Potential customers abandoning items in a cart on an e-commerce site is a serious problem. On average, 69 percent of online shopping carts with items in it are abandoned. While some of this is unavoidable, lowering that abandonment rate needs to be a priority. Tons of possible sales are missed out on because e-commerce sites haven’t properly optimized or taken the steps necessary to retain those sales.
Here are some tactics and improvements you can make to lower your cart abandonment and increase your sales.
Make Buying Easy
People don’t like doing hard things. If there are two options to accomplish something, and one of them is significantly and pointlessly harder, people will go with the path of least resistance.
So, if buying a product on your site is difficult, people might turn to a competitor or another source. The question is, what kinds of barriers do you have to the purchasing process? For example, if a person places items in a cart, but it is removed when they make an account, it’s that kind of frustration that leads to a person leaving.
Look for difficulties that can either make buying harder or just frustrating. This can include requiring far too much information to set up an account, having a long wait period from setting up an account and a confirmation email, or not accepting their currency of choice.
Reduce Surprise Expenses
One of the largest contributors to abandoned carts is surprise expenses. A prime example of these are shipping costs or unaccounted-for taxes.
It’s tempting to hide these costs so that the first impression of your product is a low price, but that isn’t worth the shock when the true price is higher than expected — especially if the extra expenses jump it up to become more expensive than your competitors.
Now, shipping costs are hard to not spring on people, especially if a lot of your customers are in different countries. Some possible solutions to this is to either offer shipping at a flat rate for everybody or make it clear on the product page that shipping costs are not included in the current price. Then, if people create their account and include their address, have shipping costs update on product pages they look at. Another potential solution is to include estimated shipping costs, though these can result in confusion if the price is significantly higher than the estimation.
Another surprise expense is when expected discounts aren’t applied to an item. Nobody wants to read the fine print for deals, so if they add an item and the discount isn’t there, many will just leave. Those that don’t bounce away right off the bat will likely reach out to customer support for help, and still leave when they find out they have been misled.
Creating an Account vs. Just Paying for It
Some people don’t want to go through the hassle of creating an account to buy something. Customers just want to provide their address and payment info and complete the purchase. They don’t to join a newsletter, connect on social media, or receive emails from the company; people just want to buy a product and move on.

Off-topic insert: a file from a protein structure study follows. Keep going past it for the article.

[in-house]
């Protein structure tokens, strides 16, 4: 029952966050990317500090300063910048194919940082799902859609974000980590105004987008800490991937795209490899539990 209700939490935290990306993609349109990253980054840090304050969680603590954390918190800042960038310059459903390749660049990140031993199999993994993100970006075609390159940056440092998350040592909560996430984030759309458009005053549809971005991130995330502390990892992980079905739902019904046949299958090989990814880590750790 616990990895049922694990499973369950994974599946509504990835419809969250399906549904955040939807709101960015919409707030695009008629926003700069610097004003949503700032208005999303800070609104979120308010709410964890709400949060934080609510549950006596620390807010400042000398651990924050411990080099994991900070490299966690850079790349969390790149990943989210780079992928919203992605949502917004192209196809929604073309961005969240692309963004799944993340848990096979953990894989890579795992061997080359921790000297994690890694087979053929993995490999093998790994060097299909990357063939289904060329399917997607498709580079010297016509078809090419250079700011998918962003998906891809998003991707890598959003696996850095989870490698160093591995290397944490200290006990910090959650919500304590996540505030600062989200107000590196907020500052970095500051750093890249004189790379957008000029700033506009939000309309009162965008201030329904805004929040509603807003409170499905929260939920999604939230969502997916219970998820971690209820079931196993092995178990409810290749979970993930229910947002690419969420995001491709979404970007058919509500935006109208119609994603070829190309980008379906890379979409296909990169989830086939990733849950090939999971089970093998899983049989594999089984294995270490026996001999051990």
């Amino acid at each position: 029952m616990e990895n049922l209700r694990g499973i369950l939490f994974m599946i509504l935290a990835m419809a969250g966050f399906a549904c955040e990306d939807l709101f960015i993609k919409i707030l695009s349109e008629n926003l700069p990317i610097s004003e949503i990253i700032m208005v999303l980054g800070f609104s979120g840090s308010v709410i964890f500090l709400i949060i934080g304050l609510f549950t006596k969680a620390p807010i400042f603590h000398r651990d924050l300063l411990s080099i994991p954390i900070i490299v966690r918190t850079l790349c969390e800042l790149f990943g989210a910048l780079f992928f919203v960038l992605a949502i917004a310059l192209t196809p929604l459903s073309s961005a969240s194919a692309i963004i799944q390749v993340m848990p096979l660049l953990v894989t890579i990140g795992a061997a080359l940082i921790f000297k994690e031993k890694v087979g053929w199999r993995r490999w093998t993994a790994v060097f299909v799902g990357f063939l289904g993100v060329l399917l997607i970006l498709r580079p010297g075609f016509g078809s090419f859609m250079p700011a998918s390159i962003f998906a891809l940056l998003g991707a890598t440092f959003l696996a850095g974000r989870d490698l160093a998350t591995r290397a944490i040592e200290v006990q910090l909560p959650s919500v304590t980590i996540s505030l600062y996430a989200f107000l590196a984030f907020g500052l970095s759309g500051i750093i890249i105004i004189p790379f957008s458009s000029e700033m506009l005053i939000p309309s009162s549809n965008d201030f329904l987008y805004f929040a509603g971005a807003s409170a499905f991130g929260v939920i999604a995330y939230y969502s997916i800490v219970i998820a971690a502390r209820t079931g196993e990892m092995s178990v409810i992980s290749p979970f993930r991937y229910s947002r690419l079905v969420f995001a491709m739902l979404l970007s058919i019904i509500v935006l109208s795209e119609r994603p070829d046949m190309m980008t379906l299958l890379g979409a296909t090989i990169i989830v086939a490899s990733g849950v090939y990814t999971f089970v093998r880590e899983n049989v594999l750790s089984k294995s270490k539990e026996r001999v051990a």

Give people the option to skip making an account and just pay for a product. Even if they have to input in much of the same information, providing an option helps prevent people being turned off by the process of account creation.
If you really want to push creating an account, wait until after they fill out the information needed for payment. You can simply add a pop-up saying “Hey, you’ve already done 90 percent of the work to create an account, why not just pick a username and password?”
The Issue of Trust
People are skeptical when it comes to buying stuff online. There are so many scams that asking for any type of financial information instantly raises red flags. People are willing to surrender their credit card info to big corporations, but a smaller e-commerce site could be too much of a risk for some. Especially with identity theft on the rise, people will walk away at a hint of danger.
There are two really effective ways to get customers to trust you with their financial information. The first is to provide social proof from other customers, and the second is to tell customers how you are protecting their info.
Social proof is showing potential customer that other people have done business with you and had a favorable experience. This can come in the form of reviews, how many likes your social media platforms have, testimonials, and more. Taking these interactions and placing them on key pages where people are leaving your site can do a lot to help people view your company as trustworthy.
What are you doing to protect your customer’s financial information? If you are a good e-commerce site, you are using quality security software to stop any kind of attack. Tell your customers what you are using. This can just be a simple statement next to where they input their information, or a logo/badge of the security company you utilize.
Make the Site Work and Look Good
If your site doesn’t work right, people aren’t going to use it. If somebody puts an item in a cart and then a page won’t load during the purchase process, it’s likely they’ll leave. Make sure they work.
It’s also important that your pages are functional and attractive. This includes things like making sure that all pages have a matching branding to decrease confusion, responsive web design, and having a site that looks modern. Nothing could scare away a potential customer like purchase pages that look like they were made in the 90s.
To lower your cart abandonment rate, you need to methodically improve your buying process. When thinking of marketing, a lot of thought and effort goes into how to attract people to a site and get them to “buy”, but not much that goes into the step of putting something into a cart and the payment process. That’s why it’s important to understand how to make buying easy, make your site trustworthy, and be forthcoming with extra costs.